Split decision

Greek voters gave the edge to the conservative and pro-austerity New Democracy party in yesterday’s elections, presumably to preserve their membership in the European Union:

ATHENS — Greek voters on Sunday gave a narrow victory in parliamentary elections to a party that had supported a bailout for the country’s failed economy. The vote was widely seen as a last chance for Greece to remain in the euro zone, and the results had an early rallying effect on world markets.

Greece’s choice was also welcomed by the finance ministers of the euro zone countries, who in a statement on Sunday night in Brussels said the outcome of the vote “should allow for the formation of a government that will carry the support of the electorate to bring Greece back on a path of sustainable growth.”

While the election afforded Greece a brief respite from a rapid downward spiral, it is not likely to prevent a showdown between the next government and the country’s so-called troika of foreign creditors — the European Commission, the European Central Bank and the International Monetary Fund — over the terms of a bailout agreement. Even the most pro-Europe of Greece’s political parties, the conservative New Democracy, which came in first, has said that a less austere agreement is crucial to a country where the unemployment rate is 22 percent and the prospect of social unrest is rising.

In France, however, actual Socialists won a majority in runoff elections, giving President Francois Hollande strong support for his legislative agenda:

PARIS — President François Hollande’s Socialists and their allies won an absolute majority in runoff parliamentary elections on Sunday, strengthening the hand of Mr. Hollande both at home and in Europe, where he is pressing for less austerity and more growth in the face of a deepening recession.

He will travel to the Group of 20 summit meeting in Mexico on Monday with his authority reinforced as a spokesman for the European left and a proponent for economic stimulus and job creation.

Mr. Hollande will also be able to keep a Socialist government and pass legislation with little difficulty, without having to rely on the far left, which is more antagonistic to the European Union. Nor will he need to rely on the support of the Greens.

According to projections from partial vote counts, the Socialists’ parliamentary bloc obtained 296 to 321 seats — considerably more than the 289 needed for a majority in the National Assembly. The Greens are expected to win 20 seats, and the far left is likely to take 10.

My Neighbourhood

Becky Garrison at Killing the Buddah:

Julia Bacha’s film tells the woefully under-reported stories of how ordinary Israelis and Palestinians engage in nonviolent grassroots advocacy toward a more equitable future. After I saw her documentary Budrus at the 2012 Tribeca Film Festival, I made an effort to clear my schedule to catch her short film My Neighbourhood when it screened at Tribeca this past spring.


Through the eyes of Mohammed El Kurd, a Palestinian boy growing up in the neighborhood of Sheikh Jarrah in the heart of East Jerusalem, we sense his anger and confusion when at the age of 11, his family is forced to share their home with Israeli settlers as part of a campaign of court-sanctioned evictions to ensure Jewish control of this area. As he comes of age, he joins in the peaceful protest against the evictions, where he finds himself unexpectedly side-by-side with Israeli supporters.


While the film doesn’t come to a Hollywood ending—this is life, not Los Angeles—real-life justice often doesn’t roll on like a river as per the prophet Amos. But I left the theater feeling a bit more hopeful that some good news does trickle down.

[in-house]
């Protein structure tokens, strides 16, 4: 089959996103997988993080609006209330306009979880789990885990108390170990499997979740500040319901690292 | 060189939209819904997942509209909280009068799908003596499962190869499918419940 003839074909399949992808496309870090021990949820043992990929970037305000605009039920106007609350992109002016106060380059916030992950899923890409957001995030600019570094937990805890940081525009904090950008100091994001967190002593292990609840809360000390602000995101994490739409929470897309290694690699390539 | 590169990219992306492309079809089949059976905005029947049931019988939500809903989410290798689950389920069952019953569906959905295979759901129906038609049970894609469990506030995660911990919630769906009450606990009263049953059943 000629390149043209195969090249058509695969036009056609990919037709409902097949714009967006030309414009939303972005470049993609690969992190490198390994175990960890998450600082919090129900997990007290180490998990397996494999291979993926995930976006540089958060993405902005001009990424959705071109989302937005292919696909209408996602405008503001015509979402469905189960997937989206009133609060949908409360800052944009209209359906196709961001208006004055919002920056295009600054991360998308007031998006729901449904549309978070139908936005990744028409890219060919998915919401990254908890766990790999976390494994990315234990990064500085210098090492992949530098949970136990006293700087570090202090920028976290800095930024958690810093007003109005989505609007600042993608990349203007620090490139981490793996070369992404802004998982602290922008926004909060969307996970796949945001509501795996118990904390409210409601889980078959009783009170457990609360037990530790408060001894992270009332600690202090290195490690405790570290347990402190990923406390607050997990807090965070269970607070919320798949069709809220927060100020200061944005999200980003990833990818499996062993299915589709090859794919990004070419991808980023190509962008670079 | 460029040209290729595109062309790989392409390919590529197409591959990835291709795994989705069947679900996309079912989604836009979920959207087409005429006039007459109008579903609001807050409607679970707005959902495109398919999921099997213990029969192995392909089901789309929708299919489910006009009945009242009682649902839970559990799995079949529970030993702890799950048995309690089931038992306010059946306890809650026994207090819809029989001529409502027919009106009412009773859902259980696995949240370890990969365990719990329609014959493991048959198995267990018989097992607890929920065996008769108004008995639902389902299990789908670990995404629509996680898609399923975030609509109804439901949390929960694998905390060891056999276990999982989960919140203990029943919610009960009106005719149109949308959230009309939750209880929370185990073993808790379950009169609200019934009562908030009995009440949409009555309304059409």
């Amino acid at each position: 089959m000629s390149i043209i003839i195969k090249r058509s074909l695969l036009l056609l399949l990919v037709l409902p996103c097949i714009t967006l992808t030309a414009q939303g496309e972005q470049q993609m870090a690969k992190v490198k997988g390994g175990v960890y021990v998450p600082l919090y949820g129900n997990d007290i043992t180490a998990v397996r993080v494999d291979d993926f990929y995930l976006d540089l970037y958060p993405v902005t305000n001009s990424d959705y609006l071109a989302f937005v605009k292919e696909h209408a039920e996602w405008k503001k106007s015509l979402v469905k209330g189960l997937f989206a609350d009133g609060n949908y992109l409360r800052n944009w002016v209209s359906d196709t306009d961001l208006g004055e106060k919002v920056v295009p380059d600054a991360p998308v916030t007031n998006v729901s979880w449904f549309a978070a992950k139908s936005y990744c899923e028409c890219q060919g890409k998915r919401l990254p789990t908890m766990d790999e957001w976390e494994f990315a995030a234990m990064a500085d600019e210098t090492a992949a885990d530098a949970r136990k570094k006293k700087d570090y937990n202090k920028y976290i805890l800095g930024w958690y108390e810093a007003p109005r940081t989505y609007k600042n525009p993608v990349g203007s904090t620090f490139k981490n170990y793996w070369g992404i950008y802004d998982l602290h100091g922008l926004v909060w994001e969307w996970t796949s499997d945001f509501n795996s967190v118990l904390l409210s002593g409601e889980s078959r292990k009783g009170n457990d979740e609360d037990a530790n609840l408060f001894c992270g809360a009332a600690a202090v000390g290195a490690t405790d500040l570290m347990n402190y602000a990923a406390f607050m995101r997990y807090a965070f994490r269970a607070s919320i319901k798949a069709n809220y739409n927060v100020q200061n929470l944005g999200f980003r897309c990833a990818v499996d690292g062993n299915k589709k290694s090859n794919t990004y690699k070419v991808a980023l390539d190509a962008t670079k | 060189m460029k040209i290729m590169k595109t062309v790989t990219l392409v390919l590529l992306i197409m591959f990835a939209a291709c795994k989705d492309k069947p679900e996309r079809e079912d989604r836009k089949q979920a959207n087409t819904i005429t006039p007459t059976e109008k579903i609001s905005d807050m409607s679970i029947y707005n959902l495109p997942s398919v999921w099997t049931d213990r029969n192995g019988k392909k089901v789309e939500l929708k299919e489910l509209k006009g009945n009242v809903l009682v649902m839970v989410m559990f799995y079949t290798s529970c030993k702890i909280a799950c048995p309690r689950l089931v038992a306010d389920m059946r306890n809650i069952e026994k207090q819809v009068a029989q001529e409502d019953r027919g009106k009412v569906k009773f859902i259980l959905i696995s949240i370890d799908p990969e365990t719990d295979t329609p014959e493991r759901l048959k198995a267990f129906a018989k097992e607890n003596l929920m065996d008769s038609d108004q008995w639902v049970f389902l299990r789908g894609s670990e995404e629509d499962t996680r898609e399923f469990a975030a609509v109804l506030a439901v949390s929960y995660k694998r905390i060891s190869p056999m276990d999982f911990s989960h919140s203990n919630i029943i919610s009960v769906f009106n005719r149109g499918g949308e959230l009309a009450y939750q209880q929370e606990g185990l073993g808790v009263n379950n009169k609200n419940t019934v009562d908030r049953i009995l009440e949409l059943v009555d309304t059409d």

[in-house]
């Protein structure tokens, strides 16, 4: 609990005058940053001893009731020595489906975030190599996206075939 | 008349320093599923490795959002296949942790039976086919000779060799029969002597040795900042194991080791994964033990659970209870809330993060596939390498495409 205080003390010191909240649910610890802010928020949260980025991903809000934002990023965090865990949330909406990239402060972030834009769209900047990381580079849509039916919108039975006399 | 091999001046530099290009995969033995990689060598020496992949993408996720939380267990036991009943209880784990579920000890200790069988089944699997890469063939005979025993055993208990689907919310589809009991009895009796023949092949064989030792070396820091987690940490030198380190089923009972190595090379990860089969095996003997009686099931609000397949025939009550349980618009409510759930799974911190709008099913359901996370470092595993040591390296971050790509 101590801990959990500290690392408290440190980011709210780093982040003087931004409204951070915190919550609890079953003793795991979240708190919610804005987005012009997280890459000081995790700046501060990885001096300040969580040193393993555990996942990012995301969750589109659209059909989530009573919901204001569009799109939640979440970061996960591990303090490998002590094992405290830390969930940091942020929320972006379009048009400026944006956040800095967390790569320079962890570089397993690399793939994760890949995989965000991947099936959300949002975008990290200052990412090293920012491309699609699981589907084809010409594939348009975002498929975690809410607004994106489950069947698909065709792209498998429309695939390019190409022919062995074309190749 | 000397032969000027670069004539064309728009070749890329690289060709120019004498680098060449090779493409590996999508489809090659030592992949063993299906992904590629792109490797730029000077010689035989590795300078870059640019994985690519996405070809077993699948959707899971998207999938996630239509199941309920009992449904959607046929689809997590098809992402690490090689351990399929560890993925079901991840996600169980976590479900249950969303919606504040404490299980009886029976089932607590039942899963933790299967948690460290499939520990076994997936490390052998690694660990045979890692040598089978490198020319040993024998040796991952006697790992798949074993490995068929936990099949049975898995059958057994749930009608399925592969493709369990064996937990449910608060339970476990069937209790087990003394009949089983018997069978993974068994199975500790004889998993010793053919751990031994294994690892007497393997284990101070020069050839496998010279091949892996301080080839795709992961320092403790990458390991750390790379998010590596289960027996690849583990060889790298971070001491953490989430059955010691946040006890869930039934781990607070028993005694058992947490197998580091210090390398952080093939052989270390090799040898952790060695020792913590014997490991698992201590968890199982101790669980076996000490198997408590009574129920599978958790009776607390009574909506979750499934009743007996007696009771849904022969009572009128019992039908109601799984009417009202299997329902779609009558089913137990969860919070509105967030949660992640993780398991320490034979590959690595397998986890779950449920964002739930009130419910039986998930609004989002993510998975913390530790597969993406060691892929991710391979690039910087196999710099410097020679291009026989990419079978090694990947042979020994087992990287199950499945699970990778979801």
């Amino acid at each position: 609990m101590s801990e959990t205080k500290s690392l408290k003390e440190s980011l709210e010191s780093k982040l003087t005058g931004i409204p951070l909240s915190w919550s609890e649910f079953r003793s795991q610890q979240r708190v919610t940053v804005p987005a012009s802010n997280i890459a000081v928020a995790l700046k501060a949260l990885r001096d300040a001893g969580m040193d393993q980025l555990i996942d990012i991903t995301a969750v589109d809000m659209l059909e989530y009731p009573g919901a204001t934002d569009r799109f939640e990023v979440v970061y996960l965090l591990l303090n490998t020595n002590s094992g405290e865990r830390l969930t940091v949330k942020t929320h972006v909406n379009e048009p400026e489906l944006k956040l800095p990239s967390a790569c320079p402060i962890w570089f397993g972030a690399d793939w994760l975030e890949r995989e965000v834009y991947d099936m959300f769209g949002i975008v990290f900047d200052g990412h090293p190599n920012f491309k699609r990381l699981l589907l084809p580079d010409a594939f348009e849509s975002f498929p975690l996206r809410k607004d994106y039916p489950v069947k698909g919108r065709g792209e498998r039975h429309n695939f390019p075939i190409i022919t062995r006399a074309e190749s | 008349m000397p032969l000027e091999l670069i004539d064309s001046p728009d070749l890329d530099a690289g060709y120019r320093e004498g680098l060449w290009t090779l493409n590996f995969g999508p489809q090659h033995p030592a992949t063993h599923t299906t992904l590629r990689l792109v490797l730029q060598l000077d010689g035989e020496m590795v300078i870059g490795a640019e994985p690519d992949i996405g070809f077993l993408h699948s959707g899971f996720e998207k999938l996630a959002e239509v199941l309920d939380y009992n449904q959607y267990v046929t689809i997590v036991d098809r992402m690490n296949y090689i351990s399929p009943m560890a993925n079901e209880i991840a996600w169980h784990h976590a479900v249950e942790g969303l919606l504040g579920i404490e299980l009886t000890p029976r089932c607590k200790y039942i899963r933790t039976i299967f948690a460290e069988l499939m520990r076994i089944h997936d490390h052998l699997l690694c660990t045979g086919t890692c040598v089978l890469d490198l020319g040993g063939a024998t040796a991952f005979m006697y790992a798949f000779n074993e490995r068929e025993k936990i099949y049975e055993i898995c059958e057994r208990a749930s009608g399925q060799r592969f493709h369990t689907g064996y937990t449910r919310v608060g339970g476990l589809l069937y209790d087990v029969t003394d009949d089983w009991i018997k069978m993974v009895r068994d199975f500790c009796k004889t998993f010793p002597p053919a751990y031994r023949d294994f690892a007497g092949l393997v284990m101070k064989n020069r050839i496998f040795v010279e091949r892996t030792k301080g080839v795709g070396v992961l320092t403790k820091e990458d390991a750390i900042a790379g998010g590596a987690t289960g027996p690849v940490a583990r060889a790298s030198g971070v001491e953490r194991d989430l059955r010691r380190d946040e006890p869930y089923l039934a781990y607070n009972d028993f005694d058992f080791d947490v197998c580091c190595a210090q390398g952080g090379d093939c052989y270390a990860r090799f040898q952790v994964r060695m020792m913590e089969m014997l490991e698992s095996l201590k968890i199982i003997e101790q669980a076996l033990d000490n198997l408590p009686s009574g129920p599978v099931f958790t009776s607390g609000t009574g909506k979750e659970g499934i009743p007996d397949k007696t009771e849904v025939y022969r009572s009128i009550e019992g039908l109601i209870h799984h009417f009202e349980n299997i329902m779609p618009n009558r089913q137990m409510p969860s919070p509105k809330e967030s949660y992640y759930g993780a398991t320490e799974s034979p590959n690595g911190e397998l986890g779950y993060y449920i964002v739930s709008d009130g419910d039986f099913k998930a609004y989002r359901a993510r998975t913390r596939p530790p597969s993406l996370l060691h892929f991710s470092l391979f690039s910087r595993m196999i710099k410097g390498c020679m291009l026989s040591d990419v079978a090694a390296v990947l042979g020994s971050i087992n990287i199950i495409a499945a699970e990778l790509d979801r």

Stop and frisk

It’s important that people stand up against these repressive tactics, because you have to fight them every step of the way. A federal judge in May ruled that there was “overwhelming evidence” that the practice led to thousands of illegal stops and granted class-action status to a legal challenge, so it looks like the policy’s days are numbered:

In a slow, somber procession, several thousand demonstrators conducted a silent march on Sunday down Fifth Avenue to protest the New York Police Department’s stop-and-frisk policies, which the organizers say single out minority groups and create an atmosphere of martial law for the city’s black and Latino residents.

Two and a half hours after it began, the peaceful, disciplined march ended in mild disarray. As many marchers dispersed, police officers at 77th Street and Fifth Avenue began pushing a crowd that defied orders to leave the intersection, shoving some to the ground and forcing the protesters to a sidewalk, where they were corralled behind metal barricades. After protesters pushed back, the officers used an orange net to clear the sidewalk, and appeared to arrest at least three people.

The presence of several elected officials at the march, including the Democratic mayoral hopefuls Bill de Blasio, the public advocate; Christine C. Quinn, the City Council speaker; Scott M. Stringer, the Manhattan borough president; and William C. Thompson, the former city comptroller, seemed to signal a solidifying opposition to the policy, which has long been opposed by civil rights groups.

Wade Cummings, 46, a teacher, attended with his 19-year-old son, Tarik. Both said they had been stopped by police officers — once for the father, three times for the son.

“I’m concerned about him being stopped and it escalating,” the father said. “I like to believe I taught him not to escalate this situation, but you never know how it’s going to go down.”

Police officers stopped nearly 700,000 people last year, 87 percent of them black or Latino. Of those stopped, more than half were also frisked.

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